Get on with what Einstein? The representations to Foot were all made .Cayman Finance is monitoring the EU Funds Directive .Running around screaming that the sky is falling in should not be confused with sensible criticism.  We get that you think you are the man .But how will we google you?Under anonymous?

      • Anonymous says:

        LMAO – someone posting anonymously criticizing someone else for posting anonymously

        • Anonymous says:

          Travers has put his hat in the ring – why dont you as you obviously have all the answers which is why I think it has been raised as to why you want to remain anonymous –

        • Anonymous says:

          For the record anonymous posters do get to be on the record . I am not a PR company just a grateful participant in the Cayman financial services industry .And if Google is you resource perhaps you need to talk to a PR company about how PR actually works before boring us with your irrelevancies

    • Anonymous says:

      The last time I looked Mr Travers had featured in The Daily Telegraph, The Guardian, The Financial Times, The Washington Times , The National Post (Canada) Bloomberg TV, BBC TV and a host of hedge fund and banking publications which are devoured by the global financial industry. 

      His brilliant analysis of our situation has been heard in London and Washington at conferences and trust me (I was there), politicians are taking notice. How do you explain the sudden silence of Messrs Obama and Brown after Mr Travers  highlighted the fact that tax trickery going on in the City of London far outweighs anything going on in even the most notorious tax haven? President Obama was equally embarrassed when Mr Travers pointed out that a certain office in Delaware was of considerably more concern to US tax authorities than anything Ugland House might represent. 


      As for Mr Richard Murphy, is the writer aware that the Tax Justice Network is a one man and a dog operation run out of the bedroom of a house in the English countryside? Supported by the contributions of left wing supporters who wish to see a uniform global tax structure the organisation has no standing in the financial world whatsover. If lazy journalists want to quote them that is their business. Only a fool would heed them.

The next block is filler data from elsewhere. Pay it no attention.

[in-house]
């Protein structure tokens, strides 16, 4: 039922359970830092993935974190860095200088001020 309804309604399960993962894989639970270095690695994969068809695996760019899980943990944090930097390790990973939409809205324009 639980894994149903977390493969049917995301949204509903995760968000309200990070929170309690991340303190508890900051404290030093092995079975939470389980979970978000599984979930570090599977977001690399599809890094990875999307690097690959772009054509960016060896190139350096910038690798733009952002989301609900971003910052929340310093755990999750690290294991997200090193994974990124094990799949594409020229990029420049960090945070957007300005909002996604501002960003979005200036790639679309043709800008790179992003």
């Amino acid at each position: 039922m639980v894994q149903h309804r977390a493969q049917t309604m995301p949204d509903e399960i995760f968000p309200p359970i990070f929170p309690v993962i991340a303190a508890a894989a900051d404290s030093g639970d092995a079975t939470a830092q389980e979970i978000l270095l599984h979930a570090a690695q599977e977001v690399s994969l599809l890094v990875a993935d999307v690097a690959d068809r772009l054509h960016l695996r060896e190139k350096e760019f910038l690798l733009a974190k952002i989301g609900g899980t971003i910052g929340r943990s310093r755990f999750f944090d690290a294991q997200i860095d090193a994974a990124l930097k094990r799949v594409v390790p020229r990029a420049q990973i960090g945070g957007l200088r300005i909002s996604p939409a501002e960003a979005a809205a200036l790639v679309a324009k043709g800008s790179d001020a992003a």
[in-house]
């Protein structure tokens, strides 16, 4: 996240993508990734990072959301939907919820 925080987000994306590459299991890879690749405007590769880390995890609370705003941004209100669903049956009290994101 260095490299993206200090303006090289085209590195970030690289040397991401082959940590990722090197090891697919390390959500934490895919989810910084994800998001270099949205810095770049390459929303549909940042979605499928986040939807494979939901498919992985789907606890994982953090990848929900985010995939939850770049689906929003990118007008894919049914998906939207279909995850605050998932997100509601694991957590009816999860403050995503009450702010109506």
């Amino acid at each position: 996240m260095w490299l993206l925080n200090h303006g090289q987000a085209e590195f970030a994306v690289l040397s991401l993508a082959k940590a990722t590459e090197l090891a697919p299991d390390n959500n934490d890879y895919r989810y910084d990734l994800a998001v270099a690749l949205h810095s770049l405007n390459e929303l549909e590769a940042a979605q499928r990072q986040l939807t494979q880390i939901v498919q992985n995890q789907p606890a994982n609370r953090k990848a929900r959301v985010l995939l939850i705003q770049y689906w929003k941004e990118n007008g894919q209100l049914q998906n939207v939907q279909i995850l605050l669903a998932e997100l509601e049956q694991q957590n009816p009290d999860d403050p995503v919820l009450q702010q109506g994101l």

The writer does make one good point that our CI Government has been less than dynamic  with their own PR but again if he was better informed  he would be aware that only last week Cayman Finance, under the chairman of the ever present Anthony Travers, has put its expertise and that of its advisers at the disposal of Mr McKeeva Bush. That would appear to address the writer’s criticsm that the commercial sector and govenment are not combining strategically.


      One has to assume that the writer bears some kind of personal animus against Mr Travers. That’s a great pity because this gentleman has proved to be our most articulate defender on the world stage.      


      • Anonymous says:

        this gentleman has proved to be our most articulate defender on the world stage

        What was that expression – oh yes – "damning with faint praise".

         Then again it is at least good to see that the issue of who is representing Cayman and their competence is being raised.

      • What planet must you be living on to actually believe that Barack Obama and Gordon Brown have been ’embarrassed’ and rendered ‘suddenly silent’ by comments made by Tony Travers?

        It is highly amusing to me to think that there is anyone in the Cayman Islands who is so insular and has such a chronic lack of understanding of how the world really works that he or she actually genuinely believes this.

        Surely you are pulling our collective leg?

    • Anonymous says:

      Hhhmmm let me see  Travers isn’t the man ?I guess Governor Jack would think that wouldn’t he.

  8. Anonymous says:

    Why is it so many of you have a problem with Tony Travers – I am guessing its jealousy .He isnt get paid for this- 

    You all need to get behind him as I can guarantee this is  going to be a long drawn out fight and he needs everyones support

    • Anonymous says: